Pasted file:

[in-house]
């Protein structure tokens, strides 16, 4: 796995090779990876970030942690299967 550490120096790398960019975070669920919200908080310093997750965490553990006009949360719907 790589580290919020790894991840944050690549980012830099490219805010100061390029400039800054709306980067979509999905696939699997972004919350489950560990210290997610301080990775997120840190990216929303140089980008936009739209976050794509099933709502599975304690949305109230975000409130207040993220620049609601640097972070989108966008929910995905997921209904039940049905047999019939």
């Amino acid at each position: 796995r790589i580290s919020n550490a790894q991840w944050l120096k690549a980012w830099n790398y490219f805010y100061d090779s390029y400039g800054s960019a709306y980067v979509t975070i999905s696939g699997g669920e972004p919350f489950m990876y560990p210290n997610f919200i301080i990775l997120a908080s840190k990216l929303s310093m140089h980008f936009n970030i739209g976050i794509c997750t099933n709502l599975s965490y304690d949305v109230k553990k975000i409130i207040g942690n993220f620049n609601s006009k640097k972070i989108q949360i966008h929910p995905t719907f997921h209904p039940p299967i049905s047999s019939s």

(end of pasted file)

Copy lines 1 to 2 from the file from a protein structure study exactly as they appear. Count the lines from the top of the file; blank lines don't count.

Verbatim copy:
[in-house]
């Protein structure tokens, strides 16, 4: 796995090779990876970030942690299967 550490120096790398960019975070669920919200908080310093997750965490553990006009949360719907 790589580290919020790894991840944050690549980012830099490219805010100061390029400039800054709306980067979509999905696939699997972004919350489950560990210290997610301080990775997120840190990216929303140089980008936009739209976050794509099933709502599975304690949305109230975000409130207040993220620049609601640097972070989108966008929910995905997921209904039940049905047999019939």